When a relative passes, immediate reactions can be emotionally overwhelming. Thoughts of things like estates and assets are often secondary when you lose a loved one. The unfortunate reality is that when a loved one passes, their assets and finances have to pass through a process known as probate.

What is Probate Law?

Probate denotes the court-supervised process of identifying and dispersing the assets of a deceased person. Before the assets are disbursed to beneficiaries, the decedent's accounts are settled - meaning the assets can be liquidated to go toward paying off any debts the descendant left behind.

If there is a will, the probate proceedings will be altered to its stipulations. Having the counsel of an experienced probate attorney, you can determine which path to take. Whether to go through the court-supervised process or the non-court supervised administration called “Disposition of Personal Property Without Administration.”

What assets are not included in probate.

Certain assets are not included in probate proceedings such as:

  • Joint Tenancy Property

  • Designated Assets

  • Living Trust Assets

If assets have not been designated or included in a trust and you believe they should have been, or that they were included at one point, then hiring a probate attorney will be necessary to establish which assets are rightfully under probate and which are not.



Family Rights to Probate Assets.

Taking something to remember your deceased loved one is a common practice for surviving family members; like your grandmother’s brooch or your grandfather’s pocket watch. But when the decedent leaves behind any real property, money, and other high-value assets, taking something to remember them by isn’t so simple.

Surviving family members may be entitled to receive probate assets from the decedent’s probate estate, even if they were not mentioned in the will. These can be up to 30 percent of all assets including those not included in probate.

In some cases, if there is a will and one or more family members have been left out of the will, those individuals may still be entitled to the deceased’s assets. However, to pursue this you will need the services of an experienced probate attorney who understands probate law and how to work toward a resolution.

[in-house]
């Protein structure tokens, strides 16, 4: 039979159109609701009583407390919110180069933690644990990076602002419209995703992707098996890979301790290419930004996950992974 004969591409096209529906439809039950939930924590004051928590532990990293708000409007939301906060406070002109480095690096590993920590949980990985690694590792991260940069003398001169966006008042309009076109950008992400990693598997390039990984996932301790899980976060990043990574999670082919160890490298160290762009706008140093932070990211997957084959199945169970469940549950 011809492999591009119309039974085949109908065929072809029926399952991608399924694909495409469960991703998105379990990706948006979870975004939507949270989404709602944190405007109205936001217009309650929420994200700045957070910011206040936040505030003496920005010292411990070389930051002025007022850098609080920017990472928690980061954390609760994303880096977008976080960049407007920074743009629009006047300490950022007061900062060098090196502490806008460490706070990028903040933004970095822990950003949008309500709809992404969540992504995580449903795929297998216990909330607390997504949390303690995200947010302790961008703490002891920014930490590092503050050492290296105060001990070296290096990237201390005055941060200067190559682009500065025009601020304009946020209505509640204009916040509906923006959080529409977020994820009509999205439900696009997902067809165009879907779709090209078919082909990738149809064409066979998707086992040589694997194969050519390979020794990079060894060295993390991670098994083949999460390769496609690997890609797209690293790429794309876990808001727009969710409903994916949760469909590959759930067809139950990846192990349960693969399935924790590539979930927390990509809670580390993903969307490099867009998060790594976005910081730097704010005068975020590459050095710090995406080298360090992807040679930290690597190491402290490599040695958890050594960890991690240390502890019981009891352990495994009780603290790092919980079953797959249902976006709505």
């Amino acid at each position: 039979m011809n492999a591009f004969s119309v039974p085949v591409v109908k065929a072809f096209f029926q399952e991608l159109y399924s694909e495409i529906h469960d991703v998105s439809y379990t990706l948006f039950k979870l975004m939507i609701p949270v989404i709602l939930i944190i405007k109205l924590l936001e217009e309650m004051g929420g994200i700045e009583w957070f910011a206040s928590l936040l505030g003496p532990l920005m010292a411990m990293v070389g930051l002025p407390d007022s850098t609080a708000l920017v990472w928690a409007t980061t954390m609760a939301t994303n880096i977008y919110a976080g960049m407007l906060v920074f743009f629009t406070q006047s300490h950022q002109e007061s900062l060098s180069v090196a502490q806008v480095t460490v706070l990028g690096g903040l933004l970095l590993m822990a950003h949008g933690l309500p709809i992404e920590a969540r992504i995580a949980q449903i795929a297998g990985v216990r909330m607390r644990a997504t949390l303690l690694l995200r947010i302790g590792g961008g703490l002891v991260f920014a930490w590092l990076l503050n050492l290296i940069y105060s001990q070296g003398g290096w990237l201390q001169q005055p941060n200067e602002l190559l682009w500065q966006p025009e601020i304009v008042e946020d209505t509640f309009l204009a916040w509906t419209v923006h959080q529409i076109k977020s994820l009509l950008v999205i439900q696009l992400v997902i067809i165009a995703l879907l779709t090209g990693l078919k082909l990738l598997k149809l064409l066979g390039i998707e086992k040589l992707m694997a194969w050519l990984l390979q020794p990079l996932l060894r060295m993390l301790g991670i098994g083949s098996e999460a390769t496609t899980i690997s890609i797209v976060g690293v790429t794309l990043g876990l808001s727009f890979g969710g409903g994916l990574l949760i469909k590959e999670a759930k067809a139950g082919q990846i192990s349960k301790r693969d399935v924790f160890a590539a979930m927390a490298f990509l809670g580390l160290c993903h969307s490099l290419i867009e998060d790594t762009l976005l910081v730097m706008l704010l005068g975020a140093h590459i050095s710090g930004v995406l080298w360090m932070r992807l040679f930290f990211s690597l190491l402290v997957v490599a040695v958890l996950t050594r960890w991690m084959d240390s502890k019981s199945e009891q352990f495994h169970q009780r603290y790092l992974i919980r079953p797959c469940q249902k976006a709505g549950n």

Living Trusts and Probate.

A living trust is the arrangement of one person, called the trustee, to have legal title to the property of another person, the beneficiary. When you own living trusts, you retain full control over all property and assets held in that trust.

The main advantage of creating a living trust is to spare your family the expense and time of the probate process and court mediation. However, the state of Florida uses the Uniform Probate Code which makes the probate process simpler. Determining if a living trust is the best way to protect your assets, consult with an experienced probate attorney in your area.

When it comes to putting your family assets back together, I will treat you and your family with respect and compassion. You can expect attentive, personalized service through every step of the probate process. Let me help sort through what your loved one has left behind for you. Call me today.


Whether you have lost someone close to you or someone you didn’t know that well, putting finances and inheritance in order can be complicated. Don’t let this process drain your energy and emotional reserves. Let me help you get everything sorted so you can focus on moving forward. Call me for help today and put my experience to work for you.